How to write a formatted consultant report
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A consultant has to condense all of the information he gathered from research and present it in a user-friendly format to the client. This is most often done in the form of a report.
The report is a vital tool for clients that helps them understand how to best proceed with managing the problem for which the consultant was hired.
Organise your data. Plan how you want to present information you found to your client. Include only data and findings relevant to the problem. Prepare an outline of your report to help you plan the structure of your report. Decide how you want to graphically display information you've gathered in the forms of charts, diagrams and tables.
- A consultant has to condense all of the information he gathered from research and present it in a user-friendly format to the client.
Akri Consulting suggests that you can organise your information using horizontal and vertical logic. Horizontal logic describes the flow of findings (main ideas) through your report. As the same level of importance, they flow from one to the other. Vertical logic describes the flow of supporting points (facts) that support the main idea.
Write the introduction to the report. The introduction should lay out the problem and give a one- or two-sentence summary of your main finding(s). Establish the tone and style you want to keep throughout the report in the introduction.
- Akri Consulting suggests that you can organise your information using horizontal and vertical logic.
- The introduction should lay out the problem and give a one- or two-sentence summary of your main finding(s).
Develop the body of the report. The report's body will contain the findings of your research. Use headlines to distinguish different sections of the body. Use complete sentences and parallel construction when you create your headlines. The headlines will enable the reader to easily find information he is looking for within the report.
You should provide insight and detailed analysis of your findings within the body. The body is not the place to throw all of the data you can muster. Use supporting examples of data within your report to bolster your findings.
- Develop the body of the report.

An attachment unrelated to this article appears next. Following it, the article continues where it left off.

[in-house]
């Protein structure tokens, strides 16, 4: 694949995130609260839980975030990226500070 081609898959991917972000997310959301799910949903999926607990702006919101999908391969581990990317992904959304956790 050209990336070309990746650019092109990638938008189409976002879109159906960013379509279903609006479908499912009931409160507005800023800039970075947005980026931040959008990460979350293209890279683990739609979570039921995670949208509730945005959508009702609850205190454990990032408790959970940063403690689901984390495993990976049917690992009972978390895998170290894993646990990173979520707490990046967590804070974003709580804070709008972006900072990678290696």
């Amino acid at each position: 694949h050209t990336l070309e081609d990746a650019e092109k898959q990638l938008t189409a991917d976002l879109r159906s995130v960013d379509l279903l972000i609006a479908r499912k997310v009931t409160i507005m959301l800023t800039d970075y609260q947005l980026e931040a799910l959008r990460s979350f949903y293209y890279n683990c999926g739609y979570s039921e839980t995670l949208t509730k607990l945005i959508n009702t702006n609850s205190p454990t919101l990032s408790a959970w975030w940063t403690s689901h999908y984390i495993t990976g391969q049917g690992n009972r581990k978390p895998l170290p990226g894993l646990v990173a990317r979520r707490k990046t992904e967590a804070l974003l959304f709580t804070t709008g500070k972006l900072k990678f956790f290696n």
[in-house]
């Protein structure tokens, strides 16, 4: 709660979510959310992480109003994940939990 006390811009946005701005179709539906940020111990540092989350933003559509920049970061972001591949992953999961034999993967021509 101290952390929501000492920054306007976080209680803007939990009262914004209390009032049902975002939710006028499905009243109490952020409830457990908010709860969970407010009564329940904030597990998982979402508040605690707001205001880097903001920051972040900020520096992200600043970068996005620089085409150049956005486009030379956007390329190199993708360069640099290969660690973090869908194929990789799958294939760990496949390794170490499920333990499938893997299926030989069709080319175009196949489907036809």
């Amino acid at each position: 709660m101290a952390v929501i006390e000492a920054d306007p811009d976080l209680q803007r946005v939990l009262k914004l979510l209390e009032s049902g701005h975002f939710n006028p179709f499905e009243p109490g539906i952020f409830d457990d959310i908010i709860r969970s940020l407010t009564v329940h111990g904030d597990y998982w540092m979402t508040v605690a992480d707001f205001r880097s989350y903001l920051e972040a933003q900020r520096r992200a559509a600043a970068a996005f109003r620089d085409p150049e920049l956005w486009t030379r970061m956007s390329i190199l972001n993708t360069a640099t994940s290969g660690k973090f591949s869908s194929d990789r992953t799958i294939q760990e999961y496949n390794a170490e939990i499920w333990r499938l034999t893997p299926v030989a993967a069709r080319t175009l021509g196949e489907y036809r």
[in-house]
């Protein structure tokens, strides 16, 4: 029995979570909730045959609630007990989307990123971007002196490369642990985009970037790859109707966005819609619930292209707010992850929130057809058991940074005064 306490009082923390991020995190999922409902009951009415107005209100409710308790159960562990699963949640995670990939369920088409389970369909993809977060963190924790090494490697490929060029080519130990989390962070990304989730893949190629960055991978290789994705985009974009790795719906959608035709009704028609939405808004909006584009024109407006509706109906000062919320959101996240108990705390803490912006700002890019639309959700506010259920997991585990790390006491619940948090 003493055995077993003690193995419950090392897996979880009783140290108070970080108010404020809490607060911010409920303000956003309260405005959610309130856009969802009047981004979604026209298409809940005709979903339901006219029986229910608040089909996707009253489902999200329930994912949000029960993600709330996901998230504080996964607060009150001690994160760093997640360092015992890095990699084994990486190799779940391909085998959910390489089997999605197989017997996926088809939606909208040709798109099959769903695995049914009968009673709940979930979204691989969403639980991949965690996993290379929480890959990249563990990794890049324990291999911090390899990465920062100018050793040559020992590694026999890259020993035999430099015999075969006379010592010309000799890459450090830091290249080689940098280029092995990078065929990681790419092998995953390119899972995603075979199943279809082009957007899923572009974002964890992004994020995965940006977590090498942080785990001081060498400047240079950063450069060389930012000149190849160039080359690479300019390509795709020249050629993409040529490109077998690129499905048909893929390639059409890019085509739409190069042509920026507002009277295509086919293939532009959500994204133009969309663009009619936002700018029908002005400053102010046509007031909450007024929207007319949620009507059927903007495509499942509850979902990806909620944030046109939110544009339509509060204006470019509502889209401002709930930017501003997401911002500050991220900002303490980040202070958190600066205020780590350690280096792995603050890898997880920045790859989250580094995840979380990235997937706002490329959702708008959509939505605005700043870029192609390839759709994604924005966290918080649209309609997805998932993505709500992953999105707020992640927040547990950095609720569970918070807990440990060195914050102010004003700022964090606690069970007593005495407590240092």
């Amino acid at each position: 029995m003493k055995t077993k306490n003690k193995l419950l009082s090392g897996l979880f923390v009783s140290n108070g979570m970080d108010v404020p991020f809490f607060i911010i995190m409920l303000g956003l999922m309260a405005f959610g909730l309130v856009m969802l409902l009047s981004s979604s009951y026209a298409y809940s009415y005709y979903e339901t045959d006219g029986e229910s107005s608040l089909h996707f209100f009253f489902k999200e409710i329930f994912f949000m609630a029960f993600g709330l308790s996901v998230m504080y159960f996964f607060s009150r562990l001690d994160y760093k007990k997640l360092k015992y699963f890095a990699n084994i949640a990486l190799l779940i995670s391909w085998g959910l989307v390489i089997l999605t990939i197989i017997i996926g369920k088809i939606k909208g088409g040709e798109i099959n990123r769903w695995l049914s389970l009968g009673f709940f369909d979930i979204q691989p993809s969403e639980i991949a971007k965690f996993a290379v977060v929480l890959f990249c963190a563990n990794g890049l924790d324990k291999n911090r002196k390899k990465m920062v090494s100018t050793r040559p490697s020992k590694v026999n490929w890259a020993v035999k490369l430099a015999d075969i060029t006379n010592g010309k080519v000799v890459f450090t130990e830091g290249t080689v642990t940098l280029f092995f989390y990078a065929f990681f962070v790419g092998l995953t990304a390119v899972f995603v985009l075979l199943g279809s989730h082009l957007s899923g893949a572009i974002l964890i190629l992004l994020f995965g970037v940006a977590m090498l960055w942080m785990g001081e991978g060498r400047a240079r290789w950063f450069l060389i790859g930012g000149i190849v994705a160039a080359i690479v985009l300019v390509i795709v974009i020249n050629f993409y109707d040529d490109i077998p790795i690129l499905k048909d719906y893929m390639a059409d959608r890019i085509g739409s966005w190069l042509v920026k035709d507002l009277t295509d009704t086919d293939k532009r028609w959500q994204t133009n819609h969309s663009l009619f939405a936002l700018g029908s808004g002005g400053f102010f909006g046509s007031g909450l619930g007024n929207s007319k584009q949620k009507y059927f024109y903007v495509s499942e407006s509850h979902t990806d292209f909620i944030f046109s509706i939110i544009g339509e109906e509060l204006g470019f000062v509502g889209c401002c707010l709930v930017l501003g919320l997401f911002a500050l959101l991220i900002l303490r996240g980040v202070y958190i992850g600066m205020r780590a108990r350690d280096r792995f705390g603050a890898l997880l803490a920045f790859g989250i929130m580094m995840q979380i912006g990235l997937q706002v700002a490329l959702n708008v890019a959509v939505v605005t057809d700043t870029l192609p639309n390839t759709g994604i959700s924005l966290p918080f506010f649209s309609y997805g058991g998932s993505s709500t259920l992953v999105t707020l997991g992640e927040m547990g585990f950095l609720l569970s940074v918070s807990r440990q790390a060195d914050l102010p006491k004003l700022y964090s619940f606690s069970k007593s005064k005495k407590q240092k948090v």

- Use supporting examples of data within your report to bolster your findings.
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Write a conclusions and recommendation section. Your conclusion will summarise your findings, and the recommendation section will provide possible solutions to the problem discussed in the report. The recommendation and conclusion parts of the report are where you will provide further insight and analysis.
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Develop an executive summary and/or an abstract, as well as a table of contents for your report. The summary/abstract pieces help the reader to get a general sense of what is written within the report. Your most important findings and conclusions should be included here. The table of contents should include all of the major sections of the report and the pages on which they can be found. These will be placed at the beginning of your report.
- Write a conclusions and recommendation section.
- Your conclusion will summarise your findings, and the recommendation section will provide possible solutions to the problem discussed in the report.
You will also create a title page that includes the title of the report, the author's name and the date the report was written or presented.
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Compile your supporting material and documents, and write a works cited list. The supporting material (extra data, related articles, for example) will be placed in an appendix, and the works cited list will contain references you used to support your findings and data from outside sources. These will be placed at the end of your report, appendix first, then reference list. You can also include an index as a last section.
Leyla Norman has been a writer since 2008 and is a certified English as a second language teacher. She also has a master's degree in development studies and a Bachelor of Arts in anthropology.